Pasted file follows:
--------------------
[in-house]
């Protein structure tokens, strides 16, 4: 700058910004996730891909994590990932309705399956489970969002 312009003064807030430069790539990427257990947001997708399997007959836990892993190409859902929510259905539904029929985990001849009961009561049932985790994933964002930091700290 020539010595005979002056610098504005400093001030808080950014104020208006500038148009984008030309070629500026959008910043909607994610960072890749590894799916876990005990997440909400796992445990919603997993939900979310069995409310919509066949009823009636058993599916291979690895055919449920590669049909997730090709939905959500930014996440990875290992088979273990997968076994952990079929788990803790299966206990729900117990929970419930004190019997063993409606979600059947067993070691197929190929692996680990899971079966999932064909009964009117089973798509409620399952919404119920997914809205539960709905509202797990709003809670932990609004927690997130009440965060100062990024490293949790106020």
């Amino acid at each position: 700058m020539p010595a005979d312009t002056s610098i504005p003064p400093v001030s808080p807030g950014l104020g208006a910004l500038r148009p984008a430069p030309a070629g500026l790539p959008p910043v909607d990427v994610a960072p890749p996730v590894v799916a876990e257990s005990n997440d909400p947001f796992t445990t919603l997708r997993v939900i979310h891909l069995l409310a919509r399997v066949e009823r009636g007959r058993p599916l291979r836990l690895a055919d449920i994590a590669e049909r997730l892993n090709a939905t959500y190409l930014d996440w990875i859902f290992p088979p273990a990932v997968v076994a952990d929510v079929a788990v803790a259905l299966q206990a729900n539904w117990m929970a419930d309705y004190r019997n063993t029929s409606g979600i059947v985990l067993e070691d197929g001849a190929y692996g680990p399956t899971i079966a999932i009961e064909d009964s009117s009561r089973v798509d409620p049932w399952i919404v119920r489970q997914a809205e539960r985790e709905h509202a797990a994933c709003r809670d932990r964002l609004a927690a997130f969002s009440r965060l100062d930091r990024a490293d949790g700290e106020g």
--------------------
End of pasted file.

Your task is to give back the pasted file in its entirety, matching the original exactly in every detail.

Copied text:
[in-house]
């Protein structure tokens, strides 16, 4: 700058910004996730891909994590990932309705399956489970969002 312009003064807030430069790539990427257990947001997708399997007959836990892993190409859902929510259905539904029929985990001849009961009561049932985790994933964002930091700290 020539010595005979002056610098504005400093001030808080950014104020208006500038148009984008030309070629500026959008910043909607994610960072890749590894799916876990005990997440909400796992445990919603997993939900979310069995409310919509066949009823009636058993599916291979690895055919449920590669049909997730090709939905959500930014996440990875290992088979273990997968076994952990079929788990803790299966206990729900117990929970419930004190019997063993409606979600059947067993070691197929190929692996680990899971079966999932064909009964009117089973798509409620399952919404119920997914809205539960709905509202797990709003809670932990609004927690997130009440965060100062990024490293949790106020």
């Amino acid at each position: 700058m020539p010595a005979d312009t002056s610098i504005p003064p400093v001030s808080p807030g950014l104020g208006a910004l500038r148009p984008a430069p030309a070629g500026l790539p959008p910043v909607d990427v994610a960072p890749p996730v590894v799916a876990e257990s005990n997440d909400p947001f796992t445990t919603l997708r997993v939900i979310h891909l069995l409310a919509r399997v066949e009823r009636g007959r058993p599916l291979r836990l690895a055919d449920i994590a590669e049909r997730l892993n090709a939905t959500y190409l930014d996440w990875i859902f290992p088979p273990a990932v997968v076994a952990d929510v079929a788990v803790a259905l299966q206990a729900n539904w117990m929970a419930d309705y004190r019997n063993t029929s409606g979600i059947v985990l067993e070691d197929g001849a190929y692996g680990p399956t899971i079966a999932i009961e064909d009964s009117s009561r089973v798509d409620p049932w399952i919404v119920r489970q997914a809205e539960r985790e709905h509202a797990a994933c709003r809670d932990r964002l609004a927690a997130f969002s009440r965060l100062d930091r990024a490293d949790g700290e106020g």